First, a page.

An assessment of hourly rainfall on Sub-Antarctic Marion Island and the implications for climate change

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Date

2015

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University of Fort Hare

Abstract

Hourly rainfall data from the South African Weather Service for the meteorological station on the eastern side of Marion Island were assessed (1995-2009) to investigate trends in rainfall intensity. For all categories the annual frequency of hourly rainfall shows no statistically significant increase or decrease over the recording period. This is in contrast to long-term change over the last forty years where the climate of Marion Island has changed significantly. The lack of change over the last 15 years may indicate stability with regards to annual rainfall. However, even though the frequency of hours with no rainfall for the recording period shows no linear temporal trend, significant increase in hours with no rainfall occurred during the summer months. From synoptic charts and data it is suggested that high intense hourly rainfall is associated with a strong cut-off low pressure system over Marion Island extending meridionally in a north-westerly direction. Mean air pressure is low and the meridional component in the dominant airflow explains the high humidity and suggests the potential to bring in a northerly maritime tropical air from lower latitudes west or north-east of the island. Climate change implications for hourly rainfall on Marion Island show various opposing trends. A decrease in low pressure systems and increase in anticyclonic conditions will increase the number of hours without rainfall (as seen from the data) especially in summer. A further implication is that the number of intensive hourly rainfall events could also decrease. However the possibility exist that Marion Island is becoming wetter and the data indicate that hourly rainfall over the last decade show an increase during the summer months. Further research is needed to ascertain the current rainfall trends on Marion Island.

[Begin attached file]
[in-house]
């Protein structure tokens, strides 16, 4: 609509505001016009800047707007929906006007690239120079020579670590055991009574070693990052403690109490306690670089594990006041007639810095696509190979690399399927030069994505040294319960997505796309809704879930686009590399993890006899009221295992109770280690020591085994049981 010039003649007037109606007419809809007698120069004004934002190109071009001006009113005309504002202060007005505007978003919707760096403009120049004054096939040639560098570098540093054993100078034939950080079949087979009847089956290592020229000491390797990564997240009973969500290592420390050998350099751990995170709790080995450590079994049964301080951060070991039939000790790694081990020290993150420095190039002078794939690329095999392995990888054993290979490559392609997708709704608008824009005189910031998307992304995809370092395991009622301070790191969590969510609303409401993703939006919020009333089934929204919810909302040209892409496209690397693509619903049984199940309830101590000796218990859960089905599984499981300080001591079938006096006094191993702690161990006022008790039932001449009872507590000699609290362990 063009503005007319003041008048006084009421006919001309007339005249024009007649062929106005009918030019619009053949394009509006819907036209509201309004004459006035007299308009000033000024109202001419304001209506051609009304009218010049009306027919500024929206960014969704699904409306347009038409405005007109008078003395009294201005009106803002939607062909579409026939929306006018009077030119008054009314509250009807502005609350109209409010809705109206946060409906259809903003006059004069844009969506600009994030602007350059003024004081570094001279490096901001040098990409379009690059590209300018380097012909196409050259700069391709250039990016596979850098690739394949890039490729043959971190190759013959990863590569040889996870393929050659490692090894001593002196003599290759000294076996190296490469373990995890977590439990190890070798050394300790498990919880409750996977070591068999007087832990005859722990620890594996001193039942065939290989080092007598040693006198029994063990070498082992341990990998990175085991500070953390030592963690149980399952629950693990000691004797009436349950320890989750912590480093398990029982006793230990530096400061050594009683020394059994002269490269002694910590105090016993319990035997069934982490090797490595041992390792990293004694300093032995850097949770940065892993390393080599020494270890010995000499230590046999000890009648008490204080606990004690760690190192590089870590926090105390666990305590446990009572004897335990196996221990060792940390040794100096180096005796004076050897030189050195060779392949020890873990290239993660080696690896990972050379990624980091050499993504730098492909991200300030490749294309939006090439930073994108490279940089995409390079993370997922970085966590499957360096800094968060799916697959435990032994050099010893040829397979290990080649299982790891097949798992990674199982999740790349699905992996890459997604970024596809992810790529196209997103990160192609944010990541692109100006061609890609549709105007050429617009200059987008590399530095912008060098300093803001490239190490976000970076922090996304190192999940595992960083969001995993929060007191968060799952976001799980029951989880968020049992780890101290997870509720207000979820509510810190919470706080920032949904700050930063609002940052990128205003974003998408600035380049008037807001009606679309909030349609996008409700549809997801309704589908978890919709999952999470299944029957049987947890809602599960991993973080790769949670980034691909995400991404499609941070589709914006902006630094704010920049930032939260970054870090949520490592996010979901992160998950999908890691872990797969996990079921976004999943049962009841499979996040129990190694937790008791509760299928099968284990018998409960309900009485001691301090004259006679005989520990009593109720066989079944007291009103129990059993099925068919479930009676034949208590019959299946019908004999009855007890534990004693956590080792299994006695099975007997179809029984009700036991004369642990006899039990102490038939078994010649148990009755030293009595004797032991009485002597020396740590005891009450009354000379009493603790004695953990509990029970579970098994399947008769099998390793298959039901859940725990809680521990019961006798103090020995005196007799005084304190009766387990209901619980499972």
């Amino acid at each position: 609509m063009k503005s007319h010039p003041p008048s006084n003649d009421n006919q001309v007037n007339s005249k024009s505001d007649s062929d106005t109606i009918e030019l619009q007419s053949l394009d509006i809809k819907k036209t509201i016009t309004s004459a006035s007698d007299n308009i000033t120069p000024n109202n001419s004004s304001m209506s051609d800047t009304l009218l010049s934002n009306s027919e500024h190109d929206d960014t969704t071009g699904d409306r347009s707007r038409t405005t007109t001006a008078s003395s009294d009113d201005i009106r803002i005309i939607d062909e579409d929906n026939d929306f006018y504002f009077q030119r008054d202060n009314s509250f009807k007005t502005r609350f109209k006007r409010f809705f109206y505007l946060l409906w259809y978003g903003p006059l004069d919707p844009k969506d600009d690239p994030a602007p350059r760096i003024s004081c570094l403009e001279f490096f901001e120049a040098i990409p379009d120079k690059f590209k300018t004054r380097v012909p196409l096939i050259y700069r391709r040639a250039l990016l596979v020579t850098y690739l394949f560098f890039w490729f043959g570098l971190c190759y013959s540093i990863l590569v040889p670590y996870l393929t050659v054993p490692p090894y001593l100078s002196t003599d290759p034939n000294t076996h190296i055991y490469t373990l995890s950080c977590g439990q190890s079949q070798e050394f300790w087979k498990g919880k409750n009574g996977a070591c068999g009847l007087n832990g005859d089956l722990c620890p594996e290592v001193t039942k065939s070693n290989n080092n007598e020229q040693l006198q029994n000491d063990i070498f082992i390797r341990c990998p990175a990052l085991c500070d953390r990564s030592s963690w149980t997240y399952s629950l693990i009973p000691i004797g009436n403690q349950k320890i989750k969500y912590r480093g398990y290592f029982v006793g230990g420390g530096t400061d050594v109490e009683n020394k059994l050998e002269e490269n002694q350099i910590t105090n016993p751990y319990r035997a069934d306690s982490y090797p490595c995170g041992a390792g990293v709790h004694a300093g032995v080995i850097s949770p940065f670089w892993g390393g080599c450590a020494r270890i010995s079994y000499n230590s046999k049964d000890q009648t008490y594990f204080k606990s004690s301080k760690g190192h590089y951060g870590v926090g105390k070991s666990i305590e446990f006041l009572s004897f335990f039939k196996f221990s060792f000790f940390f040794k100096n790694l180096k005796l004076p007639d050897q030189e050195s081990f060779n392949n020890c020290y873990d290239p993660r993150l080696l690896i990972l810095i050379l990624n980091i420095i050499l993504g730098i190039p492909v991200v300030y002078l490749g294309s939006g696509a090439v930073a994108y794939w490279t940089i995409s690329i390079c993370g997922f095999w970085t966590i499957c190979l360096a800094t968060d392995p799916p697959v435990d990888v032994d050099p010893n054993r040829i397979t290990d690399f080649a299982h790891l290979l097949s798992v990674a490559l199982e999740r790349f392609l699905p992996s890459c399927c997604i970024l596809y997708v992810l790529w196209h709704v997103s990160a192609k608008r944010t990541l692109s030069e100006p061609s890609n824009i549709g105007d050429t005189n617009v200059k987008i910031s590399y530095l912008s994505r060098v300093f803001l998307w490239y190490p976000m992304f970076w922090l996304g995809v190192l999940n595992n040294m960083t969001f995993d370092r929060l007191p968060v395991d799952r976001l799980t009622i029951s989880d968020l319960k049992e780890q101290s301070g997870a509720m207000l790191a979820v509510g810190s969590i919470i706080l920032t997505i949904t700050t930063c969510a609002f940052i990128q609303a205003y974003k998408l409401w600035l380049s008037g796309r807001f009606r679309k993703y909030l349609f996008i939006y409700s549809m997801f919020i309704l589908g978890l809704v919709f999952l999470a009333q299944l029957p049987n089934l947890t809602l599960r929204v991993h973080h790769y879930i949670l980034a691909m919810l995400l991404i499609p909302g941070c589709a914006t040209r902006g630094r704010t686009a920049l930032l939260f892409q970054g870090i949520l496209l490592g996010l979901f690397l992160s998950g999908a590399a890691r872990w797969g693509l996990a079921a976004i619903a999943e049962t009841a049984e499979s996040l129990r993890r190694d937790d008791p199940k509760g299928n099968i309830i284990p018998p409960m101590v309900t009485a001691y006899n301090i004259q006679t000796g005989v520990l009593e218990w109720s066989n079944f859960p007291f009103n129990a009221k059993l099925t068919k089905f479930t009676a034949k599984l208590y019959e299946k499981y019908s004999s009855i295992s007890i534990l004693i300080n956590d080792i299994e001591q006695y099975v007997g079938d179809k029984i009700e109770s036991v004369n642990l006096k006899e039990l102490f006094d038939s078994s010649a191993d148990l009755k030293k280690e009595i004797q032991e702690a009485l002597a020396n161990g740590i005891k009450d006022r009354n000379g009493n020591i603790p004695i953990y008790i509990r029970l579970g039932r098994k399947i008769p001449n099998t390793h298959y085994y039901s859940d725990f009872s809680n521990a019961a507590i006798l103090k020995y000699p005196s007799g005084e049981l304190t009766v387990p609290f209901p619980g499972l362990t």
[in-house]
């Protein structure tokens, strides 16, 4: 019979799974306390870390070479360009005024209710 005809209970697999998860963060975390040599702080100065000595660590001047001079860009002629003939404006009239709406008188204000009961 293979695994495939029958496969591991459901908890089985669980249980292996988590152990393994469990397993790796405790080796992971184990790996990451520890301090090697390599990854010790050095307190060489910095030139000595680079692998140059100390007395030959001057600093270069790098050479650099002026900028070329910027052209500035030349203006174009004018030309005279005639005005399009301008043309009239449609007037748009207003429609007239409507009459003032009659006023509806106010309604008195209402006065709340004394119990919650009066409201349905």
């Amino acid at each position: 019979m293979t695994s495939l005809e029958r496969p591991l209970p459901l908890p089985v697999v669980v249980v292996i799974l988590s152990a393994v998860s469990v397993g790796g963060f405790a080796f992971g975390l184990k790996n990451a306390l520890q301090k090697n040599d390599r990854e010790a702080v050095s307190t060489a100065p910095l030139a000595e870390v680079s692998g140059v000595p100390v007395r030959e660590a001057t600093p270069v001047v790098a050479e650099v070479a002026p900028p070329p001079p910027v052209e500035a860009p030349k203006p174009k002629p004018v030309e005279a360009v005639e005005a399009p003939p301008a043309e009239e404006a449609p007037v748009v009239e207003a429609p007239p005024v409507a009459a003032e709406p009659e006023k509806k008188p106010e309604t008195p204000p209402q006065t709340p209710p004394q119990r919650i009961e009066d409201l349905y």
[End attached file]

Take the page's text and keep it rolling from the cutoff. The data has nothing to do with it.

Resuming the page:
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Keywords

Climatic changes, Rainfall frequencies

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